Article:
Fun In Mongolia.
Trip Start Feb 01, 2005
422Trip End Dec 31, 2018
Show trip route
Where I stayed
Elstei Ger Lodge
We are TOO warm in our Ger (Mongolian tent). It is 6.00am and the slightly built Mongolian fire maker clumps into our Ger with his big army boots on with camouflage fatigues, then proceeds to put more wood and coal on the fire. "Oh No!" I groan. Last night we had to open the door a bit, as the central wood fire in our tent actually made it too hot. I had ingeniously tied a silk prayer shawl, a gift from our Tibet guide, between the door and the wood box, to open it just the right amount without the wind banging it backwards and forwards. Now here it is, the crack of dawn, and our fire is being stoked again. He sees me stir and put my head up from the depths of the warm down quilt, and with a flourish he opens the Ger door, saying something in Mongolian, that must have been like “Get a look out here!”
Out that tiny door he holds open, is a winter wonderland of ice and snow
What a difference a day makes. Yesterday we arrived in Ulaanbaatar, Mongolia, after 29 hours on the train from Beijing. There had been some small patches of residual ice and some rain, as our train trundled through China, but generally the weather was fine. At 9pm on the first day we started border proceedings to leave China and to enter Mongolia. Five hours later at 2am, we were finally on our way again and could get some sleep. The inordinate length of time includes the changing of all the wheels of the train to suit the Mongolian gauge. Amazingly each carriage gets jacked up, while you are in it, and the changeover wheels of the correct gauge are attached.
We were met on the platform by our guide Larsa, when the train pulled into Ulaanbaatar. Our itinerary said we would be taken to a hotel to “freshen up” before a 70 km drive to the Ger camp, where we would spend the next two nights. The camp would have limited facilities for bathing. Well our “freshen up” was a big surprise. We followed the guide inside the hotel and through to a separate reception desk, where we were given a locker key and towels, then pointed in the direction of the doors marked “ladies” and “mens”. We had imagined we would just get the use of a hotel room for an hour or so, but off we went into our respective doors
I entered through steamed up glass doors clutching my toilet bag, to find around a dozen naked woman and pre-school age children, sitting on little stools in various states of lathering, scrubbing and showering. I hesitatingly stood next to a shower rose and began to get soap and shampoo out of my toilet bag when a helpful lady came up to me, with a little plastic stool and indicated I should sit down. “No no!” she said when she spotted my soap and shampoo. She indicated a massive array of products on shelves in the shower room. “You have paid!” she said, indicating that the price included the shampoos, conditioners, soaps etc.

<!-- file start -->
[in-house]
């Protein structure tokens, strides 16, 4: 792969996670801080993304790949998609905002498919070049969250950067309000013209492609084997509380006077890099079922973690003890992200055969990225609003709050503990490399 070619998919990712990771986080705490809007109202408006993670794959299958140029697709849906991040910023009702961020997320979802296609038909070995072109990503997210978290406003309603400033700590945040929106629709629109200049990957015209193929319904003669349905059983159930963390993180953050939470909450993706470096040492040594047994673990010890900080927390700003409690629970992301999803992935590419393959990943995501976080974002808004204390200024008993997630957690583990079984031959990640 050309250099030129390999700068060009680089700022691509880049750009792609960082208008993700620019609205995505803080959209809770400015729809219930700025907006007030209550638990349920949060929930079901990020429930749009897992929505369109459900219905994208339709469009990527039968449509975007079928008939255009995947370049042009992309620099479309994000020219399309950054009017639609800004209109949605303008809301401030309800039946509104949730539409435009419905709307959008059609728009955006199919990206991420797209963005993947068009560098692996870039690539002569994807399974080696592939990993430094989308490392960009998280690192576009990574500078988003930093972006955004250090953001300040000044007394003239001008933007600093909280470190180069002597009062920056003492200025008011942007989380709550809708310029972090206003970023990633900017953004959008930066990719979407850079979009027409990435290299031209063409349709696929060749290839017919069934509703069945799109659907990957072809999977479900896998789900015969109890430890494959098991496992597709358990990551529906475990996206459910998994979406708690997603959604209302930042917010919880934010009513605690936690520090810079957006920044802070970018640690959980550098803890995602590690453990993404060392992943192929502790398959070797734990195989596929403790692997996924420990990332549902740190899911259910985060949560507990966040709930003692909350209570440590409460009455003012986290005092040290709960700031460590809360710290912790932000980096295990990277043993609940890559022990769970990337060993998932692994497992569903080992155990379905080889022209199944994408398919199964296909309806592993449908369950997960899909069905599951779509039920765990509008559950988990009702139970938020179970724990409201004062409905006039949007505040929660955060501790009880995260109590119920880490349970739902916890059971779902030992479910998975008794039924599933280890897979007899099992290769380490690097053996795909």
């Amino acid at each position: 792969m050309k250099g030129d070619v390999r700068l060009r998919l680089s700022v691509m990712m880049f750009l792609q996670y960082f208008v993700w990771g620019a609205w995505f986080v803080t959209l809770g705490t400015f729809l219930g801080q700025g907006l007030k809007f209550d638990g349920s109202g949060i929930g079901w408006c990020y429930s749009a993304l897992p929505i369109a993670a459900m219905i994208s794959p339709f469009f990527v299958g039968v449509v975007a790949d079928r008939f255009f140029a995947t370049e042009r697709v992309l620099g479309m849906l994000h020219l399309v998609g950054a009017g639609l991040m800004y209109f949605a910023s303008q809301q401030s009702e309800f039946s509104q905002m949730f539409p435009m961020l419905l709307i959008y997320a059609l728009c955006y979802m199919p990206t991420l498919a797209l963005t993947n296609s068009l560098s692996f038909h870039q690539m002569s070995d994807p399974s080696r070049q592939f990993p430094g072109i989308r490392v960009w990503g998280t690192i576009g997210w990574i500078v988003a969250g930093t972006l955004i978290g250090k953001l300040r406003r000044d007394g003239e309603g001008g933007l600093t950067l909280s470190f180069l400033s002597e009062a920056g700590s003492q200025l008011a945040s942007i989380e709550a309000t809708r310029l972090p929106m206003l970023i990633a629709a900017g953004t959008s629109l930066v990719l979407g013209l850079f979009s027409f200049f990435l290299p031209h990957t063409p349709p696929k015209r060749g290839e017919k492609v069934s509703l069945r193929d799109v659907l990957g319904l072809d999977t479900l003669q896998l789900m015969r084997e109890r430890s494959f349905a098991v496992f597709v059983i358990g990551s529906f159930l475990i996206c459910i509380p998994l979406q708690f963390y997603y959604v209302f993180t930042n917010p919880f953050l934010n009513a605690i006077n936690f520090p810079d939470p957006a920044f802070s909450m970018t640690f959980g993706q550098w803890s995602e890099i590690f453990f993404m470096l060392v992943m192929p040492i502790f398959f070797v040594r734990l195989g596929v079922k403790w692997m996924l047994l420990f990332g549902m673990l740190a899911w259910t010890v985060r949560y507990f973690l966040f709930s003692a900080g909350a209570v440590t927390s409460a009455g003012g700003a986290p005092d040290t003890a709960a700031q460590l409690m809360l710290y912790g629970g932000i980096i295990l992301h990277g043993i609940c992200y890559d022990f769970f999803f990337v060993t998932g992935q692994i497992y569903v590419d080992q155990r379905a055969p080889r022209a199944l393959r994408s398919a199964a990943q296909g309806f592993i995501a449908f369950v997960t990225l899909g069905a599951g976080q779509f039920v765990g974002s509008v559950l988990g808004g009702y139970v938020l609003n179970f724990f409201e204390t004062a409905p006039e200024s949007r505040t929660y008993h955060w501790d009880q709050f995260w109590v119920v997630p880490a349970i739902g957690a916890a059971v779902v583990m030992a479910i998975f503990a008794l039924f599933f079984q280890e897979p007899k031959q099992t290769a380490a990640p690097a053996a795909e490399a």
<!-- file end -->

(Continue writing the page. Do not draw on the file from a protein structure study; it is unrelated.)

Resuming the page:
It felt like I was in the middle of a bizarre Mongolian Mother’s coffee morning, conducted in a shower room! Most women were in their 20’s and chit chatted away to each other and their preschooler children, as they scrubbed themselves, each other, and the children then showered off the lather, with hand held shower roses
On our way to the Ger Camp, we came over a hill and to our amazement we saw a gigantic statue 40 metres high of a warrior on a horse. Built quite recently to celebrate 800 years since the rule of Genghis Khan, it has fantastic detail. We travelled by lift up inside his leg, then stairs, to a view point near his chest, on the horses head, where we had a commanding view out over the countryside.
Within half an hour after the statue, we arrived at our Ger camp in the warm spring evening light. We were to be the only guests for the first night, but our guide advised that more guests would be joining us the next day, so we did not mind a quiet night after dinner in our VERY warm Ger.
A Ger (Russians call them Yurt and Australians tend to emulate this mistake) is a round tent predominantly used by nomadic peoples; however they are also quite evident in the cities and country towns too
We were delighted with the change in weather overnight to snow. It WAS a bit of a drawback that the loo was way down the back, almost just a spec on the horizon and so involved a long plod through the snow to get there, before balancing over the hole in the ground (no western pedestal, but they seem to building some new ones). New arrivals to the Ger meant social interaction and the time passed pleasantly.
Back in Ulaanbaatar the capital city of Mongolia we enjoyed free time and indulged in an excellent affordable Thai massage, ate well and shopped for groceries for the upcoming train ride. We also got interviewed and photographed (again!) for a magazine. (Charlotte Kung reporter, UMagazine.com.hk)
We are excited to be heading off now to catch the train that will take us to our first city in Russia, Irkutsk and meanwhile, back at the Ger camp, a Tibet Prayer Shawl still adorns the woodbox. Maybe the next guests will see the use of propping the door open when the fire maker gets a bit too over zealous and make good use of it!!
Travel Tip:: Once again we are going to recommend a massage establishment. The Lotus Thai Massage at 17 Chinggis Avenue in the Sukhbaatar district, Ulaanbaatar Mongolia is superb. Great value, excellent massage and comfort plus. Do not be fooled by the outside appearance, it is a case of not judging a book by its cover!!.